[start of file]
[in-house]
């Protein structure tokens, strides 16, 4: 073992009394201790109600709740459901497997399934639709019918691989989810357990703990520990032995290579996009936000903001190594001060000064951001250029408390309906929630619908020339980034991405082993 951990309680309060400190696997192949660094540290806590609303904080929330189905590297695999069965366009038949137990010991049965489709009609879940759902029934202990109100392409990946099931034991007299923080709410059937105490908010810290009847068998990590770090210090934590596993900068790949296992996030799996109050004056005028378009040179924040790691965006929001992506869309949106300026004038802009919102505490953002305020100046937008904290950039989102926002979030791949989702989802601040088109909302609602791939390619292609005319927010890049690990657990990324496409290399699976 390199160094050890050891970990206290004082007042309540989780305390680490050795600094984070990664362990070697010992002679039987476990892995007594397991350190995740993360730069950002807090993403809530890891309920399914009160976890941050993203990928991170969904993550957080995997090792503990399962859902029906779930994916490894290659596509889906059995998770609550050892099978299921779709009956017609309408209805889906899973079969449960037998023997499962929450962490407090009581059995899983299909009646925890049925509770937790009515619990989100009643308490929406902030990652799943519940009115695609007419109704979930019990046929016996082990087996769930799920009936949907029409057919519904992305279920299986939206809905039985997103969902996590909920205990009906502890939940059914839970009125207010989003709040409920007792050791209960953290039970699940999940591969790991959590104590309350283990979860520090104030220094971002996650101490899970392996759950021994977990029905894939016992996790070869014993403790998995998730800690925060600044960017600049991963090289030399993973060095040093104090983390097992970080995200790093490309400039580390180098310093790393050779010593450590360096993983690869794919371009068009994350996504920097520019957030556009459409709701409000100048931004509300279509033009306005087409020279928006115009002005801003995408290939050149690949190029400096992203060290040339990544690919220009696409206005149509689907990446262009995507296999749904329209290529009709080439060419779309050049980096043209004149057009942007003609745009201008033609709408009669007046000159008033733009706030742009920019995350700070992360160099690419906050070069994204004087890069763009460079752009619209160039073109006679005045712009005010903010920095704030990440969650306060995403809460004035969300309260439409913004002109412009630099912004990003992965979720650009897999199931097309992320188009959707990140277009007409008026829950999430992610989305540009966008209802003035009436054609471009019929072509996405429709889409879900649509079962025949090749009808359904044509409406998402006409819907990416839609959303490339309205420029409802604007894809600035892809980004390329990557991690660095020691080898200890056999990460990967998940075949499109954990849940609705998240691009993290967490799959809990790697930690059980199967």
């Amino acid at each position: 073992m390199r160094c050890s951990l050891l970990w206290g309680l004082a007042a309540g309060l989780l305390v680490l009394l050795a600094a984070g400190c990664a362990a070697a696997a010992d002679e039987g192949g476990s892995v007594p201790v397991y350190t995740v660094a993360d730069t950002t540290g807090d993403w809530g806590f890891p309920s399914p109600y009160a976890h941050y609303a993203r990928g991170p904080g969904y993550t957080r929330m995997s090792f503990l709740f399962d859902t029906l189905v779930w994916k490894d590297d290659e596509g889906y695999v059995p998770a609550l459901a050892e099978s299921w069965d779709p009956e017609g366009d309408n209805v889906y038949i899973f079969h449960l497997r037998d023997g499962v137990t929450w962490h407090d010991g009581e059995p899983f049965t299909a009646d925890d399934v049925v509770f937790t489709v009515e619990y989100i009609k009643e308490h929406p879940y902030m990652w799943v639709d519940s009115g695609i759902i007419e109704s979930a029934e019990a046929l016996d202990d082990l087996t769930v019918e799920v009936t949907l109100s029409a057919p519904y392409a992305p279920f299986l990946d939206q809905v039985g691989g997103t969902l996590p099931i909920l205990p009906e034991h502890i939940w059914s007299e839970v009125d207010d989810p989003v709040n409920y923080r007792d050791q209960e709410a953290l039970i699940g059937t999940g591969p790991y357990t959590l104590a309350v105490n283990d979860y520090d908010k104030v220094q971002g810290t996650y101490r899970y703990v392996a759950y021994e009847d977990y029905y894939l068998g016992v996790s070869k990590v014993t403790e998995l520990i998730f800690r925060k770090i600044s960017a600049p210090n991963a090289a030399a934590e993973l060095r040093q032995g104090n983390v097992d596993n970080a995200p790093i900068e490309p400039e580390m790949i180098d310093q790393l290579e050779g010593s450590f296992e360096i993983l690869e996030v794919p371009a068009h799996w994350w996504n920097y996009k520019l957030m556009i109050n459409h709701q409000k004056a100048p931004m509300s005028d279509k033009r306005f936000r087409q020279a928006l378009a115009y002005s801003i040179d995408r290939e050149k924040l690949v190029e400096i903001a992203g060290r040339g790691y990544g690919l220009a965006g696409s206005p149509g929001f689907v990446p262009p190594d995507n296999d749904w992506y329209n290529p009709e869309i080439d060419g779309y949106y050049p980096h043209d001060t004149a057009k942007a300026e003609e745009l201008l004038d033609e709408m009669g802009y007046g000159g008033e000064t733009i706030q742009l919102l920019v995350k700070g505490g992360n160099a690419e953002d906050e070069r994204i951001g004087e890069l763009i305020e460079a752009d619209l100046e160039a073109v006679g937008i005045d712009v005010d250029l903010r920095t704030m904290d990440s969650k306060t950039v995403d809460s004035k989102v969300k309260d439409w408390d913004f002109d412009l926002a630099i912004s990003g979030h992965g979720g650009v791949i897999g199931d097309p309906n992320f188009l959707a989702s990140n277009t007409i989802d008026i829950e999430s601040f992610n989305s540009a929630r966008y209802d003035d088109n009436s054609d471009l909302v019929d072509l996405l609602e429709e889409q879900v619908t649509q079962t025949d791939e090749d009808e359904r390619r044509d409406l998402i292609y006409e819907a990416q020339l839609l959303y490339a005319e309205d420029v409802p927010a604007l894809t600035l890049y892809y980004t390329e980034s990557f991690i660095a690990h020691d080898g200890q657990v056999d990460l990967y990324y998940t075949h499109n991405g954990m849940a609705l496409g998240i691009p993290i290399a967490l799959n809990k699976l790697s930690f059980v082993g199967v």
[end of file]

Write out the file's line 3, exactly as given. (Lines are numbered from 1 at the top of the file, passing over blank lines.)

């Amino acid at each position: 073992m390199r160094c050890s951990l050891l970990w206290g309680l004082a007042a309540g309060l989780l305390v680490l009394l050795a600094a984070g400190c990664a362990a070697a696997a010992d002679e039987g192949g476990s892995v007594p201790v397991y350190t995740v660094a993360d730069t950002t540290g807090d993403w809530g806590f890891p309920s399914p109600y009160a976890h941050y609303a993203r990928g991170p904080g969904y993550t957080r929330m995997s090792f503990l709740f399962d859902t029906l189905v779930w994916k490894d590297d290659e596509g889906y695999v059995p998770a609550l459901a050892e099978s299921w069965d779709p009956e017609g366009d309408n209805v889906y038949i899973f079969h449960l497997r037998d023997g499962v137990t929450w962490h407090d010991g009581e059995p899983f049965t299909a009646d925890d399934v049925v509770f937790t489709v009515e619990y989100i009609k009643e308490h929406p879940y902030m990652w799943v639709d519940s009115g695609i759902i007419e109704s979930a029934e019990a046929l016996d202990d082990l087996t769930v019918e799920v009936t949907l109100s029409a057919p519904y392409a992305p279920f299986l990946d939206q809905v039985g691989g997103t969902l996590p099931i909920l205990p009906e034991h502890i939940w059914s007299e839970v009125d207010d989810p989003v709040n409920y923080r007792d050791q209960e709410a953290l039970i699940g059937t999940g591969p790991y357990t959590l104590a309350v105490n283990d979860y520090d908010k104030v220094q971002g810290t996650y101490r899970y703990v392996a759950y021994e009847d977990y029905y894939l068998g016992v996790s070869k990590v014993t403790e998995l520990i998730f800690r925060k770090i600044s960017a600049p210090n991963a090289a030399a934590e993973l060095r040093q032995g104090n983390v097992d596993n970080a995200p790093i900068e490309p400039e580390m790949i180098d310093q790393l290579e050779g010593s450590f296992e360096i993983l690869e996030v794919p371009a068009h799996w994350w996504n920097y996009k520019l957030m556009i109050n459409h709701q409000k004056a100048p931004m509300s005028d279509k033009r306005f936000r087409q020279a928006l378009a115009y002005s801003i040179d995408r290939e050149k924040l690949v190029e400096i903001a992203g060290r040339g790691y990544g690919l220009a965006g696409s206005p149509g929001f689907v990446p262009p190594d995507n296999d749904w992506y329209n290529p009709e869309i080439d060419g779309y949106y050049p980096h043209d001060t004149a057009k942007a300026e003609e745009l201008l004038d033609e709408m009669g802009y007046g000159g008033e000064t733009i706030q742009l919102l920019v995350k700070g505490g992360n160099a690419e953002d906050e070069r994204i951001g004087e890069l763009i305020e460079a752009d619209l100046e160039a073109v006679g937008i005045d712009v005010d250029l903010r920095t704030m904290d990440s969650k306060t950039v995403d809460s004035k989102v969300k309260d439409w408390d913004f002109d412009l926002a630099i912004s990003g979030h992965g979720g650009v791949i897999g199931d097309p309906n992320f188009l959707a989702s990140n277009t007409i989802d008026i829950e999430s601040f992610n989305s540009a929630r966008y209802d003035d088109n009436s054609d471009l909302v019929d072509l996405l609602e429709e889409q879900v619908t649509q079962t025949d791939e090749d009808e359904r390619r044509d409406l998402i292609y006409e819907a990416q020339l839609l959303y490339a005319e309205d420029v409802p927010a604007l894809t600035l890049y892809y980004t390329e980034s990557f991690i660095a690990h020691d080898g200890q657990v056999d990460l990967y990324y998940t075949h499109n991405g954990m849940a609705l496409g998240i691009p993290i290399a967490l799959n809990k699976l790697s930690f059980v082993g199967v």